Mars Bioimaging was founded in 2007 by Phil Butler, PhD, and his son, radiologist Dr. Anthony Butler from the University of Canterbury, to develop CT technology based on spectral imaging, in which x-rays at different energy levels are sent through an object simultaneously. The technology uses this spectral information to produce 3D images of objects, with separate regions represented by a variety of colors and not just the black and white of conventional CT.
Mars has developed spectral CT scanners for preclinical use, but the company recently set its sights on the medical imaging market. The vendor has developed a clinical version of its technology that's able to scan humans, and it recently released the first clinical images.
A 3D image of the wrist acquired with the Mars spectral CT scanner. Image courtesy of Mars Bioimaging.
Mars has integrated into its scanner the Medipix3 solid-state digital detectors developed at the European Organization for Nuclear Research (CERN). In terms of clinical imaging, the scanner is able to distinguish the density of different types of materials, from low-contrast tissue containing lipids and water to contrast agents such as gadolinium and iodine, according to the group. This feature, in addition to the scanner's small pixel size and accurate energy resolution, allows clinicians to noninvasively examine discrete components of patient anatomy in high detail.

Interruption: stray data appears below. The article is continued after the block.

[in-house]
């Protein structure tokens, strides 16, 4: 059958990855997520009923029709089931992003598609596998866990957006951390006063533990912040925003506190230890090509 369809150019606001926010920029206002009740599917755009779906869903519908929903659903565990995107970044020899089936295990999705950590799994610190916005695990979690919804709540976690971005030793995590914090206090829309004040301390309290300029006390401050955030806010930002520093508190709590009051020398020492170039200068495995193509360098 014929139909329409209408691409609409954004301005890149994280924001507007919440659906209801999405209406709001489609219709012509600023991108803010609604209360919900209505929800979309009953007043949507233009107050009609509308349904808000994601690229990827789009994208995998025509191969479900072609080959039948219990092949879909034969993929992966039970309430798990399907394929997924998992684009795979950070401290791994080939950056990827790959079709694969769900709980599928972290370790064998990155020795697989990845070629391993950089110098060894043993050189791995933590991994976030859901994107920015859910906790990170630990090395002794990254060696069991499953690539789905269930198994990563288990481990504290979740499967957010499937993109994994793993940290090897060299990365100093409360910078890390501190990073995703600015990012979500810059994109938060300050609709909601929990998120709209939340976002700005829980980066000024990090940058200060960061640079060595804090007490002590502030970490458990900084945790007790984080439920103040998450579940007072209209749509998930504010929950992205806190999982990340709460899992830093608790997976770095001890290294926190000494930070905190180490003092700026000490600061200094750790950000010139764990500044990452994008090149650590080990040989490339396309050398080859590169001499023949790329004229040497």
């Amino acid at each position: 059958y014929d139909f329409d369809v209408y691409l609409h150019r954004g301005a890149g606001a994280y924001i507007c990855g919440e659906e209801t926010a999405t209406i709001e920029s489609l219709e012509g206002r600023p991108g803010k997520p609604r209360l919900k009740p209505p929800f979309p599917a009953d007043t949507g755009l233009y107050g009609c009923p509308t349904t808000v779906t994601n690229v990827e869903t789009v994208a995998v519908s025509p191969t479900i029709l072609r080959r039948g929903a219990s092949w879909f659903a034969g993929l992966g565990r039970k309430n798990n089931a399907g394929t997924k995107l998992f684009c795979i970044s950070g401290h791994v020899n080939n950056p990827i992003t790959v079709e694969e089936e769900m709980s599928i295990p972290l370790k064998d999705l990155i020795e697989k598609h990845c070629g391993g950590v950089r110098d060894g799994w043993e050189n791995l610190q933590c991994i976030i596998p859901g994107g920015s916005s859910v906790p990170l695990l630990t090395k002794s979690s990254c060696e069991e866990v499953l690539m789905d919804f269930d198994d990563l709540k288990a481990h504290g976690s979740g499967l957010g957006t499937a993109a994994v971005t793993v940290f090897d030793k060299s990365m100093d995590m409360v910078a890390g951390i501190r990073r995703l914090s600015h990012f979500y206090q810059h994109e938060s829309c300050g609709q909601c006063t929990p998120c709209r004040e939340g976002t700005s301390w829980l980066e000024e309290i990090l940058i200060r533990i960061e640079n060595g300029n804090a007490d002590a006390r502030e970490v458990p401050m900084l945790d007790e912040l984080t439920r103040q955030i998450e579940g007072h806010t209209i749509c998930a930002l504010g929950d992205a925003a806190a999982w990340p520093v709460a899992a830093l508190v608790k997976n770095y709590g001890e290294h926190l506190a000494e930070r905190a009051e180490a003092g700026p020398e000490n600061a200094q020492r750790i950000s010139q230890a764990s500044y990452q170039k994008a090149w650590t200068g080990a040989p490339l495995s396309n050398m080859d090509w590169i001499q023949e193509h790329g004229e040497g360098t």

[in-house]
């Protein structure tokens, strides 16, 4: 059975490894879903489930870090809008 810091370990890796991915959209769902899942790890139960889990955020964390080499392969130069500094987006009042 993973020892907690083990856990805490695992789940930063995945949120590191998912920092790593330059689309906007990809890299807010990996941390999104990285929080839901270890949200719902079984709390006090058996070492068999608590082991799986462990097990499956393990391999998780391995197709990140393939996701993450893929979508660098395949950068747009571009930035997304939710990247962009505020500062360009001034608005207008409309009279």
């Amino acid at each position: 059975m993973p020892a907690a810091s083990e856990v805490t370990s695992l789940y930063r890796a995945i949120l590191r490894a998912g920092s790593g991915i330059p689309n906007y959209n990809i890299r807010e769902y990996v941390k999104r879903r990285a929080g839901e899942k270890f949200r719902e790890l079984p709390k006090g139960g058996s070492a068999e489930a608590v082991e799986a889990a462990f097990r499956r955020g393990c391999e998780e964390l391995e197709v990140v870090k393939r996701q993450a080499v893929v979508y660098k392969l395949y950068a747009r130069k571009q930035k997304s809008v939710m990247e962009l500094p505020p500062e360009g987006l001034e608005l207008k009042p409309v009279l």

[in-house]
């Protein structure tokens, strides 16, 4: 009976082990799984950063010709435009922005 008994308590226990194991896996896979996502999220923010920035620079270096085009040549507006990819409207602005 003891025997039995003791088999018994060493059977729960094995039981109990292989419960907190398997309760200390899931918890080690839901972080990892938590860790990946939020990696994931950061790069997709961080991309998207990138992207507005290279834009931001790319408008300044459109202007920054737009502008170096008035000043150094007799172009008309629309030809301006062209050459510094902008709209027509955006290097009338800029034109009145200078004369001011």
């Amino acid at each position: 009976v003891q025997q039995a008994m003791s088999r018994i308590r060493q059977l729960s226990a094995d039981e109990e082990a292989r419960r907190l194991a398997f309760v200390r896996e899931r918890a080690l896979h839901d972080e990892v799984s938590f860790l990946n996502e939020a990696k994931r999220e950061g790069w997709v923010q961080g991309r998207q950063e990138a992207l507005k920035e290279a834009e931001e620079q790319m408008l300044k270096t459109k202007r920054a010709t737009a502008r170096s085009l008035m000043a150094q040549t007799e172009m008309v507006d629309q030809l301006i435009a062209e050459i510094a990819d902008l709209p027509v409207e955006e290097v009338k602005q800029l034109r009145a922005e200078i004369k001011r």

"X-ray spectral information allows health professionals to measure the different components of body parts such as fat, water, calcium, and disease markers," Dr. Anthony Butler said in a release from the university. "Traditional black-and-white x-rays only allow measurement of the density and shape of an object."
Furthermore, the Mars scanner has a proprietary reconstruction algorithm that can remove metal artifacts and reduce noise during automated image processing. Users also have the option of accessing the raw data and applying different image processing and reconstruction techniques instead.
Mars executives believe the scanner will be able to provide far greater detail of the body's chemical components.
"So far, researchers have been using a small version of the Mars scanner to study cancer, bone and joint health, and vascular diseases that cause heart attacks and strokes," Dr. Anthony Butler said. "In all of these studies, promising early results suggest that when spectral imaging is routinely used in clinics, it will enable more accurate diagnosis and personalization of treatment."
The team is planning a clinical trial that will involve scanning orthopedic and rheumatology patients at several hospitals in Christchurch with the machine, and then comparing the image quality and clinical outcomes with those of standard imaging techniques.
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